A study released last year by University Hospitals Case Medical Center in Cleveland, Ohio, and Estée Lauder Companies Inc. showed that people who don’t get enough sleep at night are more likely to have poorer skin health and skin that ages up to 50% more quickly.
Poor sleepers had significantly higher ratings of fine lines, uneven pigmentation and slackening elasticity. Compared with the good sleepers (women who had slept more than seven hours a night for at least a month), poor sleepers (women who had gotten fewer than five hours of sleep each night for at least a month) had significantly higher ratings of fine lines, uneven pigmentation, slackening elasticity and exhibited impaired skin-barrier function, increased moisture loss and slower recovery from sunburn.
Feast on tomato-based food in the summer
It's time to eat more pizza and pasta. A pigment called lycopene in tomatoes has been found to significantly protect skin from UV damage.
In the 2012 study led by Newcastle University, one study, 23 women who were used to burning merely at the sight of the sun ate 55g of tomato paste every day for 12 weeks. When they were exposed to UV radiation they showed 33% more skin protection. Scientists said the tomato paste acted as an equivalent to a sunscreen with a sun protection factor (SPF) of 1.3.
"Eating tomatoes will not make you invincible in the sun, but it may be a useful addition to sun protection along with sunscreens, shade and clothing," said professor Mark Birch-Machin, lead author of the study, in a statement.
Having a diet rich in tomatoes is, "likely to contribute to improved skin health, which in turn may have an anti-ageing effect," added Birch-Machin. According to the BBC, 85% of lycopene in the western diet is obtained only from tomatoes and it's best found in cooked tomato paste or sauce because that's when lycopene is digestible.
Eat vegetables for better skin tone
Recent studies have shown that a diet with more fruits and vegetables can change and improve skin tone.
"Most people think the best way to improve skin colour is to get a suntan, but our research shows that eating lots of fruit and vegetables is actually more effective," said Dr Stephen whose 2011 study at University of Nottingham found that people who eat more portions of fruit and vegetables per day had a more golden skin colour, thanks to substances called carotenoids which gives natural produce its pigmentation
In 2012, researchers at University of St. Andrews School of Psychology tracked the fruit and vegetable consumption of 35 people over a six-week period and saw an increase in red and yellow tones in participants' skin.
The researchers also credited the changes in skin colour to carotenoids, such as beta-carotene, which gives carrots their orange colour and is also found in yams, peaches, pumpkin, apricots and spinach; and lycopene which gives peppers, tomatoes, watermelon, apricots and pink grapefruits a reddish hue.
"Our study suggests that an increase in fruit and veggie consumption of around three portions, sustained over a six-week period, is sufficient to convey perceptible improvements in the apparent healthiness and attractiveness of facial skin," said lead researcher Dr. Ross Whitehead. “Conversely, those [participants] that worsened their diet became paler."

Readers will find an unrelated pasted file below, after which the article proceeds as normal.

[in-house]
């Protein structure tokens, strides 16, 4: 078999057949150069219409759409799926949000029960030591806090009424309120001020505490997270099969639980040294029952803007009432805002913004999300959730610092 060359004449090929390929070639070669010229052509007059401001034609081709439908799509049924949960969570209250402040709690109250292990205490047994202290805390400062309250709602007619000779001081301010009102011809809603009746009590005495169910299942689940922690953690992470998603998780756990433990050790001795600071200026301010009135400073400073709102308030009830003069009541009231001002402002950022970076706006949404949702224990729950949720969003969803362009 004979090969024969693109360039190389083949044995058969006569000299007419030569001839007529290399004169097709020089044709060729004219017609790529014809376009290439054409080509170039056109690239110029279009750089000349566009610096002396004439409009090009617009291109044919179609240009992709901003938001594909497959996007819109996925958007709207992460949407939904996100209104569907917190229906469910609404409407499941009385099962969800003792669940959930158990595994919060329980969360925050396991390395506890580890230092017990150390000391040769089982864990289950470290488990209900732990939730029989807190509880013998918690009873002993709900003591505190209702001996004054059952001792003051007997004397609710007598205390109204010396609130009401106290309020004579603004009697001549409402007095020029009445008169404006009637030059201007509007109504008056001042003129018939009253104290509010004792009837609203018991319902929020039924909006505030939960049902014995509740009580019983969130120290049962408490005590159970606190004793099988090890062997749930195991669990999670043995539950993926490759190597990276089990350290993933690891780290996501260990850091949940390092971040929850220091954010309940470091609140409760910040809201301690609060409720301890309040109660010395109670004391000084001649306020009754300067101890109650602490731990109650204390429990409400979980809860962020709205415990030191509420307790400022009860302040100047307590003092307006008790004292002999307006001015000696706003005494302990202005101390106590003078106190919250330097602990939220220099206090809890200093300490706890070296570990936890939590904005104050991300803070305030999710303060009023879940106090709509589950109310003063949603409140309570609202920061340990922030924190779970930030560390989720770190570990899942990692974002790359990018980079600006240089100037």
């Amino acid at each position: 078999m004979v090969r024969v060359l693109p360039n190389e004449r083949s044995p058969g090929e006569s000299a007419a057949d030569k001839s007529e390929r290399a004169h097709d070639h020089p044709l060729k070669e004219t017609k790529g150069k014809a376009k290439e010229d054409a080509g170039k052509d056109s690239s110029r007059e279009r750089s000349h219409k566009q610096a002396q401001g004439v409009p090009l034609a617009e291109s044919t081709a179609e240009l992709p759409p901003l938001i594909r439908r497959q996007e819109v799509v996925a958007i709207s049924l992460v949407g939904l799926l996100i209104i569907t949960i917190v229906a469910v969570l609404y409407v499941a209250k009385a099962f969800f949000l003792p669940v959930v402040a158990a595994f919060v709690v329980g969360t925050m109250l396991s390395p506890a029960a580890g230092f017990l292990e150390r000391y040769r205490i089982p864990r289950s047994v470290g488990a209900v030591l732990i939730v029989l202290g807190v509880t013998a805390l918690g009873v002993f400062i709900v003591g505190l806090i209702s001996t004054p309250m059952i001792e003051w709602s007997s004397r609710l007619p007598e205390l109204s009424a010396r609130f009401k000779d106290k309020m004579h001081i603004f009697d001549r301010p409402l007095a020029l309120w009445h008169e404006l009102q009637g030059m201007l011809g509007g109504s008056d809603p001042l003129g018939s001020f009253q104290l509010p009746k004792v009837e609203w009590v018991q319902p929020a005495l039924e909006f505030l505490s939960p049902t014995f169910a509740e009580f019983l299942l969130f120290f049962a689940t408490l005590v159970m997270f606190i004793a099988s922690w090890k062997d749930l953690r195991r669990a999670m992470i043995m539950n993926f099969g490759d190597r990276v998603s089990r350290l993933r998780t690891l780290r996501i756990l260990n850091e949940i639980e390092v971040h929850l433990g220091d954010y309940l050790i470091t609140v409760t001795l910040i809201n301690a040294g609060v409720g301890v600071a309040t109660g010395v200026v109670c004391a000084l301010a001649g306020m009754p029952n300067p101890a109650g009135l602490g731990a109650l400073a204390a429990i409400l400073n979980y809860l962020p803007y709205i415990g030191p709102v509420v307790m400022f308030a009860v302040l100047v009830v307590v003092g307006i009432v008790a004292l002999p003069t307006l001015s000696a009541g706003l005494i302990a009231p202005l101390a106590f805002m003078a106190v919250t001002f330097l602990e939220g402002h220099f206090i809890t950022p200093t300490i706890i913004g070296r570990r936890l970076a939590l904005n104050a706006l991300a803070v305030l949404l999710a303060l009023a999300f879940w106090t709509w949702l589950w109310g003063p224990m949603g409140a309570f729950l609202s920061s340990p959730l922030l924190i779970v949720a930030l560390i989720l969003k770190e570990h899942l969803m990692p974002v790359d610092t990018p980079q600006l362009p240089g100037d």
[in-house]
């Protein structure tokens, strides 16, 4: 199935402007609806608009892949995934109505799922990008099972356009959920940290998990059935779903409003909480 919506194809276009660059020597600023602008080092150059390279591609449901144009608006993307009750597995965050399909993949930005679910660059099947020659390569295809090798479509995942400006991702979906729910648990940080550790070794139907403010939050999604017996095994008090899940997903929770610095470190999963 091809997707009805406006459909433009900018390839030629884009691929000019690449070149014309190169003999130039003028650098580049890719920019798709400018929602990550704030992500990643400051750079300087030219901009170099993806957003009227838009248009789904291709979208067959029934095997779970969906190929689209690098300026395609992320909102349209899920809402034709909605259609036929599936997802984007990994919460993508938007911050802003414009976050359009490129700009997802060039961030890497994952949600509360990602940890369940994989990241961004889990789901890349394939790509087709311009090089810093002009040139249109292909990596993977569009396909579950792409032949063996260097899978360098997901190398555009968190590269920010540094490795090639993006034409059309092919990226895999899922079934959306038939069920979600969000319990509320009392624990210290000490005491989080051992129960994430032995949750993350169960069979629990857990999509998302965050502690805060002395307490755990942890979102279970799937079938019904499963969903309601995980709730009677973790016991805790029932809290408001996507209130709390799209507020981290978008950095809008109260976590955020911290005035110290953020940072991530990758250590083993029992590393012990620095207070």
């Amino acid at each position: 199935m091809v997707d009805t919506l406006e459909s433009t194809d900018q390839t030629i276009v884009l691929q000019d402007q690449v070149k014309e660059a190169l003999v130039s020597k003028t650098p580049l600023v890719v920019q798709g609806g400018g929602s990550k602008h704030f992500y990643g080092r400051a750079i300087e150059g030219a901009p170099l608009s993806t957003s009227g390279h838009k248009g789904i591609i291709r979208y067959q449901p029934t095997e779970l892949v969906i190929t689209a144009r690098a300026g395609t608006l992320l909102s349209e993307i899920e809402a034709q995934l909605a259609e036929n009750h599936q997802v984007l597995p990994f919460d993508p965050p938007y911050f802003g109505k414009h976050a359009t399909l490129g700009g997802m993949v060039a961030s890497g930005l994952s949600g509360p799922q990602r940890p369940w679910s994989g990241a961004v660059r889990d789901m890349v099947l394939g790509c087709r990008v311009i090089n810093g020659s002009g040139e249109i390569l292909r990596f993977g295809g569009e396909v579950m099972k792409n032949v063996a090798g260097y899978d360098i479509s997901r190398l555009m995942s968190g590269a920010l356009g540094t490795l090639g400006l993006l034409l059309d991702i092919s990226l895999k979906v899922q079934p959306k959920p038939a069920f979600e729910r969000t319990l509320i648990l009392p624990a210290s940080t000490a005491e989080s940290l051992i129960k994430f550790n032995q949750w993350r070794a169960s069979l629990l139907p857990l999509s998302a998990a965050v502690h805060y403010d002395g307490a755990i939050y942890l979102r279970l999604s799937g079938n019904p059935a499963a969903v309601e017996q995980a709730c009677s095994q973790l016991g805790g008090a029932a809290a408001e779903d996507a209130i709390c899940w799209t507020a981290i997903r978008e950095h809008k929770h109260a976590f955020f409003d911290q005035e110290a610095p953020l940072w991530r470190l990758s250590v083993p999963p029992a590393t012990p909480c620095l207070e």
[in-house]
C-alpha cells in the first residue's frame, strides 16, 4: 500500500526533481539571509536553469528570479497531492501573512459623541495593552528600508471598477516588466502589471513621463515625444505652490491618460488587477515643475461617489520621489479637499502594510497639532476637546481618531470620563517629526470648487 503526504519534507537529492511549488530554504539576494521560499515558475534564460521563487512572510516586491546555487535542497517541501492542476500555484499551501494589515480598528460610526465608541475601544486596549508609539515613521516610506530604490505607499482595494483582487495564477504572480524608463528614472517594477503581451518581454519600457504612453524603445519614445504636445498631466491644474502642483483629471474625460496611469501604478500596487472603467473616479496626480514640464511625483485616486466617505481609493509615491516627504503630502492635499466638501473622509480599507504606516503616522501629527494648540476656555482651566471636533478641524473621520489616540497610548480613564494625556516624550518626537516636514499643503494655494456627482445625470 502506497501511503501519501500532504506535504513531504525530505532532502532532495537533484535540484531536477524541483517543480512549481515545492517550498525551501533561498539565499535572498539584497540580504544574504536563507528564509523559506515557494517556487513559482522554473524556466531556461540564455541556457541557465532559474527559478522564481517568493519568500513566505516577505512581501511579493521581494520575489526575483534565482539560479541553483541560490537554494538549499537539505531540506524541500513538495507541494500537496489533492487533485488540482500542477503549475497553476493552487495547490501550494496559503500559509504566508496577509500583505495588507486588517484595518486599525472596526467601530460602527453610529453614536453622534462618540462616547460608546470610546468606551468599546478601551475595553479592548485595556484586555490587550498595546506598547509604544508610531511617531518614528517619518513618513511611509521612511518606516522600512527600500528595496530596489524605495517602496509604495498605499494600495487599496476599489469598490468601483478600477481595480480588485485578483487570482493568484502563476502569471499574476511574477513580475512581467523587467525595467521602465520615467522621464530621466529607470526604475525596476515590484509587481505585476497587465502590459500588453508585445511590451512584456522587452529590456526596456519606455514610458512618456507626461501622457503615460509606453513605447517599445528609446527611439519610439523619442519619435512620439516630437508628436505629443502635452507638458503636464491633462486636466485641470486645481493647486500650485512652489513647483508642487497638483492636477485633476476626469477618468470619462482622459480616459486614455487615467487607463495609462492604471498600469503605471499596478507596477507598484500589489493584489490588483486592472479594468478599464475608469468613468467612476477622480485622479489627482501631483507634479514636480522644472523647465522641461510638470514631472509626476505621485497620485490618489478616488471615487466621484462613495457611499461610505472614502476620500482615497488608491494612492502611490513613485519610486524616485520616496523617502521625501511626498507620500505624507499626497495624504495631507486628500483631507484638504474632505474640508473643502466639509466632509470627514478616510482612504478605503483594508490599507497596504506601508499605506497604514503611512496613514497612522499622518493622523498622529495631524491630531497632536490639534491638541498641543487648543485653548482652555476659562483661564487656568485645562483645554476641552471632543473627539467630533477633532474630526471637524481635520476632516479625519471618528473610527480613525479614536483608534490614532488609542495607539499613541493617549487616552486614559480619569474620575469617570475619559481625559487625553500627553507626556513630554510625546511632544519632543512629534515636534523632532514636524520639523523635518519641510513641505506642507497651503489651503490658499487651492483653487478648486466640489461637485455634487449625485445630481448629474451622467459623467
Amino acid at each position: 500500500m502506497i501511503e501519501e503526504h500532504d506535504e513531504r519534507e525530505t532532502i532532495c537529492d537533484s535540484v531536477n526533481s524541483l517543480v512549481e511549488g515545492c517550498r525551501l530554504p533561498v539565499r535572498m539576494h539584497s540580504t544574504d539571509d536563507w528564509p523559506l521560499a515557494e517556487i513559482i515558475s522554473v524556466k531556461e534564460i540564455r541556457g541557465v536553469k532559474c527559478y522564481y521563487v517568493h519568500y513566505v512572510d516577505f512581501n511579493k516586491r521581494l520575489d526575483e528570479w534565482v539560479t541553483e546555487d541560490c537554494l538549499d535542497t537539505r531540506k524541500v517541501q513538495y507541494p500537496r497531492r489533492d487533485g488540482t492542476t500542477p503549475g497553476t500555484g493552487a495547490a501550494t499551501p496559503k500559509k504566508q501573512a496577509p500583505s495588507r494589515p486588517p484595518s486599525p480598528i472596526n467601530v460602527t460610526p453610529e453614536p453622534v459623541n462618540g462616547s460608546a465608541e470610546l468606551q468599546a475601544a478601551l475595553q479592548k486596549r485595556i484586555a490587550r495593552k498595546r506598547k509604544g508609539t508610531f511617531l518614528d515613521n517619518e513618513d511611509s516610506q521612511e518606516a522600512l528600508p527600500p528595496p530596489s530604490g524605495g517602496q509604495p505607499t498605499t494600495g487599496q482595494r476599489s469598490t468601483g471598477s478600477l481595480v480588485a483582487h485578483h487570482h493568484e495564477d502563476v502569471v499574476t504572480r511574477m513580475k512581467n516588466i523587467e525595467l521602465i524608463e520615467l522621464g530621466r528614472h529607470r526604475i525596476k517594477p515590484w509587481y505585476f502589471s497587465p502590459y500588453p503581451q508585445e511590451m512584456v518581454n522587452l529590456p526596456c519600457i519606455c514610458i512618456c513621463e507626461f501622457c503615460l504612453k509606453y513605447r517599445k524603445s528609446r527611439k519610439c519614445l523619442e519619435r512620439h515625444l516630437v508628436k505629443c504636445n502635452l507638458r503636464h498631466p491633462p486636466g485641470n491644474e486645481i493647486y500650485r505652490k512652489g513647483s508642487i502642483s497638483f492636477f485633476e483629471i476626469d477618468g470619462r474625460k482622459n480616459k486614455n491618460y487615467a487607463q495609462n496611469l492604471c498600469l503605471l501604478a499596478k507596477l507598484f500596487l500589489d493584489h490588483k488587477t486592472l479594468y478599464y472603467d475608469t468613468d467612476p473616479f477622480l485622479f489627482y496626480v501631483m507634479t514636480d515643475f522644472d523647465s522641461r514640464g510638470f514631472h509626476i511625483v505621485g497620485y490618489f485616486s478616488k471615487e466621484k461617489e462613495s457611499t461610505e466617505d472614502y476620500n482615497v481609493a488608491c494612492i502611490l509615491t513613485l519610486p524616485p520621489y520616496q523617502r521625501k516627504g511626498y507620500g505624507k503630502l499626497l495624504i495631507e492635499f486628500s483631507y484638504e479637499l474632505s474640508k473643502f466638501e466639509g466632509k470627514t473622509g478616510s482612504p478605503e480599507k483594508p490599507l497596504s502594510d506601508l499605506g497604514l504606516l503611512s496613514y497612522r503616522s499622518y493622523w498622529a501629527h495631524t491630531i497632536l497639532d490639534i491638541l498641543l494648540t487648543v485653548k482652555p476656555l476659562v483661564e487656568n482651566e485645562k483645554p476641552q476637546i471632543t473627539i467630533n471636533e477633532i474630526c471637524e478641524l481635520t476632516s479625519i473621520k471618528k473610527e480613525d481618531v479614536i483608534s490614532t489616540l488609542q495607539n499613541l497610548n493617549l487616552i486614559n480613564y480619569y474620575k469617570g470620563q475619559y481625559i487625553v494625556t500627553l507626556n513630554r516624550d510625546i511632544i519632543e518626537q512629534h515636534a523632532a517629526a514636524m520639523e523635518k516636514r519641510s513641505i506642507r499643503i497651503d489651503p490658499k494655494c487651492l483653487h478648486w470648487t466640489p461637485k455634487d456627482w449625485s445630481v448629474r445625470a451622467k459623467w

Introduce yourself to silica
You've probably never heard of an element called silica but it works wonders for our skin hair and nails and is is the second most prevalent element after oxygen. When you're young, your body has abundant levels of silica which is why children normally have beautiful silky hair, soft skin and perfect nails. We are born with large amounts of silica but we lose it with age.
A study by the University of Cincinnati’s College of Pharmacy found that fine-haired women who were given 10 mg of silica per day for nine months had thicker hair, increased elasticity and better tensile strength. Another study executed by the Department of Dermatology at the University of Bologna found that women taking silica over a 20-week period had less-brittle nails and hair and decreased skin roughness.
Since the amount of silica found in food today is very low, because it is usually found in the skin or outer layers of food and is removed during processing, we need to be aware of the foods with the highest amount of silica, such as
bananas (yellow, peeled), beer, high bran cereal, wholegrain bread, raisins, cooked green beans, peeled raw carrots, brown rice and certain mineral waters such as Fiji brand water.
Cover your hair in the sun
UV radiation from the sun is responsible for damaging the internal protein structure of hair and can eventually weaken it. As with skin, the lighter the colour of your hair, the more affected it will be, as Melanin in hair serves as a protective barrier from sun damage.
If you happen to live in or holiday at a place with strong sunshine and you intend to be outdoors for an extended period, wear a hat or scarf to protect your hair from UV damage and the associated loss in strength. Sunscreen is just as effective on skin as it is on hair too.
If this article interests you, be sure to attend ‘Skin Care: Why less is more' at Stylist Live.
This November Stylist Live is back in its brand-new home of Olympia London, bringing everything you love about Stylist magazine to life across three days of experts, interviews, comedy, food, beauty and fashion exclusives.
10 – 12 November, find out more at live.stylist.co.uk.
(Words: Sejal Kapadia, Image: Rex Features)